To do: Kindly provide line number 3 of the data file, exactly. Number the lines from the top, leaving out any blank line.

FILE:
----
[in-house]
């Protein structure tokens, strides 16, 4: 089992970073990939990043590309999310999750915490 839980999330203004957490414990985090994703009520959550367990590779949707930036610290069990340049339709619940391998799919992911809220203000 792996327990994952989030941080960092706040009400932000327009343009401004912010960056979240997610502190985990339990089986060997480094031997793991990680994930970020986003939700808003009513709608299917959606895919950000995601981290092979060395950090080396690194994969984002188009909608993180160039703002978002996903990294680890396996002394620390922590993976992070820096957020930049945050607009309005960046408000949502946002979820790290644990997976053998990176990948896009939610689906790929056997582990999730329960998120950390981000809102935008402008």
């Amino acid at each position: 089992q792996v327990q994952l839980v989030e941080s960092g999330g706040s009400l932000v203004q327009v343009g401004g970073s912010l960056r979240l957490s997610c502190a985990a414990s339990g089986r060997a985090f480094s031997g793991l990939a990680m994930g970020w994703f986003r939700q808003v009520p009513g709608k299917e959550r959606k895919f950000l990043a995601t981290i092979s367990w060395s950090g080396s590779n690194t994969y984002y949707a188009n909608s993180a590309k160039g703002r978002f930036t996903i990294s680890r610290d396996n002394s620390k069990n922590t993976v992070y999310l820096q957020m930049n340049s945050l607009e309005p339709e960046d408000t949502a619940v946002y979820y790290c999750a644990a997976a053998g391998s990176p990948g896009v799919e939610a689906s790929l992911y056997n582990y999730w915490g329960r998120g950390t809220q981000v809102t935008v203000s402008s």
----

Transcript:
């Amino acid at each position: 089992q792996v327990q994952l839980v989030e941080s960092g999330g706040s009400l932000v203004q327009v343009g401004g970073s912010l960056r979240l957490s997610c502190a985990a414990s339990g089986r060997a985090f480094s031997g793991l990939a990680m994930g970020w994703f986003r939700q808003v009520p009513g709608k299917e959550r959606k895919f950000l990043a995601t981290i092979s367990w060395s950090g080396s590779n690194t994969y984002y949707a188009n909608s993180a590309k160039g703002r978002f930036t996903i990294s680890r610290d396996n002394s620390k069990n922590t993976v992070y999310l820096q957020m930049n340049s945050l607009e309005p339709e960046d408000t949502a619940v946002y979820y790290c999750a644990a997976a053998g391998s990176p990948g896009v799919e939610a689906s790929l992911y056997n582990y999730w915490g329960r998120g950390t809220q981000v809102t935008v203000s402008s």